Silk Oolong Formosa

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Oolong Tea
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Butter, Caramel, Cream, Milk, Popcorn, Rice
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Edit tea info Last updated by Jack
Average preparation
195 °F / 90 °C 2 min, 45 sec

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13 Tasting Notes View all

  • “My last oolong wasn’t all that hot so I decided to try something I knew was good. I’m surprised I have as much of it left as I do. And when I say that, I mean I’m surprised I have more than one...” Read full tasting note
  • “Wow. I’m loving this tea. I’m currently on my third infusion, and will likely get 1 or 2 more. On first sniff of the dry leaf, you get cream and fruit tones. These continue throughout the...” Read full tasting note
  • “Shortbread. That’s what I tasted on the first two steeps. Delicious, warm, buttery, with fruity notes and that distinct cookie flavor, shortbread. I should mention that I’m now on steep five of...” Read full tasting note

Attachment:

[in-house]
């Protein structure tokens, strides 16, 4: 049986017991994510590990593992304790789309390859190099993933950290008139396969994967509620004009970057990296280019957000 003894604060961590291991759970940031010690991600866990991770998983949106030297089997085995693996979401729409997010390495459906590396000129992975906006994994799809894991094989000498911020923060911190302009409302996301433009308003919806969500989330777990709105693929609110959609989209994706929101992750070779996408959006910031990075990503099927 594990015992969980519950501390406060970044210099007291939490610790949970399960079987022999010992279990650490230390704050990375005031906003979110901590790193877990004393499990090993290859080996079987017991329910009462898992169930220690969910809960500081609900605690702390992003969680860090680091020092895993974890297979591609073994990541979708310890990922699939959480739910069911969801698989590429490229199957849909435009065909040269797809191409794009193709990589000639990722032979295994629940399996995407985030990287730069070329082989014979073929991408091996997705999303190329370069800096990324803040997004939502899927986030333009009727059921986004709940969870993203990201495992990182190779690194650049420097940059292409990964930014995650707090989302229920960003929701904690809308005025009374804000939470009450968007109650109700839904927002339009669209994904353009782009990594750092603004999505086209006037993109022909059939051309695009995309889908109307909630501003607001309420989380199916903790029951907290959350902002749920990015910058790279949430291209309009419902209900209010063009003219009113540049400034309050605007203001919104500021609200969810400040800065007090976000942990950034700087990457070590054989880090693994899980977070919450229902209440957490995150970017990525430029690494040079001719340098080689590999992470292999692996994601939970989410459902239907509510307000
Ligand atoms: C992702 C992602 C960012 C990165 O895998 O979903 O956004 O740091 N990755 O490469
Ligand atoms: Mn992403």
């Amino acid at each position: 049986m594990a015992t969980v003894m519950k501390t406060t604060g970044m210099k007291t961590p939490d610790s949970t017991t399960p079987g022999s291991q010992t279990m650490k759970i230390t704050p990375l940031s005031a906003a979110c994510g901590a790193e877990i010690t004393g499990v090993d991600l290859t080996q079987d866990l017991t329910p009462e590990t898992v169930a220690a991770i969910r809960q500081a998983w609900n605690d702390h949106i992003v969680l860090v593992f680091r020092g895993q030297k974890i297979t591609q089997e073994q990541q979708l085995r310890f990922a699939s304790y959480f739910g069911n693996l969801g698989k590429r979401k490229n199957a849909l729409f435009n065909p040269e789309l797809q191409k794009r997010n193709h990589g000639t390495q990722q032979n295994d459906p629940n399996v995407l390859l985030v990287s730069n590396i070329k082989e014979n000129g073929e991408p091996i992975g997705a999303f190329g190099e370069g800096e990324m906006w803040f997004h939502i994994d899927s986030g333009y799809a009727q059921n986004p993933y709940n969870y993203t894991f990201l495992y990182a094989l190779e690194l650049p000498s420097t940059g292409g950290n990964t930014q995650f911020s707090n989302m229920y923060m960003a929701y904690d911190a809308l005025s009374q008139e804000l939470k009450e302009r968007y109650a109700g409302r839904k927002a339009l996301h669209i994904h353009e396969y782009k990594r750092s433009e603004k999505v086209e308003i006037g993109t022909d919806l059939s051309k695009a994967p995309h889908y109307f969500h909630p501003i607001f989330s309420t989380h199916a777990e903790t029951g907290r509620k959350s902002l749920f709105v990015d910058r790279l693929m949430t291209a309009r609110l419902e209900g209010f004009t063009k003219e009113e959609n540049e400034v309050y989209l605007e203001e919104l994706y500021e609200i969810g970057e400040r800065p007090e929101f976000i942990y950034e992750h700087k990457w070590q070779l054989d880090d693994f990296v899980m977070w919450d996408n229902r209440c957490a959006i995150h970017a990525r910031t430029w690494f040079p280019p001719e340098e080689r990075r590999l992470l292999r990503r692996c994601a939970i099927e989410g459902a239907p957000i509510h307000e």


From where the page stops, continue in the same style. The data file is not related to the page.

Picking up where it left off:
• “Joy of joys! My order from Red Blossom Tea Co. arrived today. My first shipment of new tea since joining Steepster… almost makes me a little misty-eyed. New teas: Silk Oolong Formosa, Organic White...” Read full tasting note

From Red Blossom Tea Company

Oolong from Tung Ting, Taiwan, gathered in early spring, then infused with the creaminess of milk before roasting.

A tea that defies description: light and sweet yet incredibly rich, with hints of passion fruit, mango and caramel. You’ve likely never tasted anything this good.

About Red Blossom Tea Company View company

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13 Tasting Notes

911 tasting notes

My last oolong wasn’t all that hot so I decided to try something I knew was good. I’m surprised I have as much of it left as I do. And when I say that, I mean I’m surprised I have more than one cup’s worth of leaves. I have two. Woo!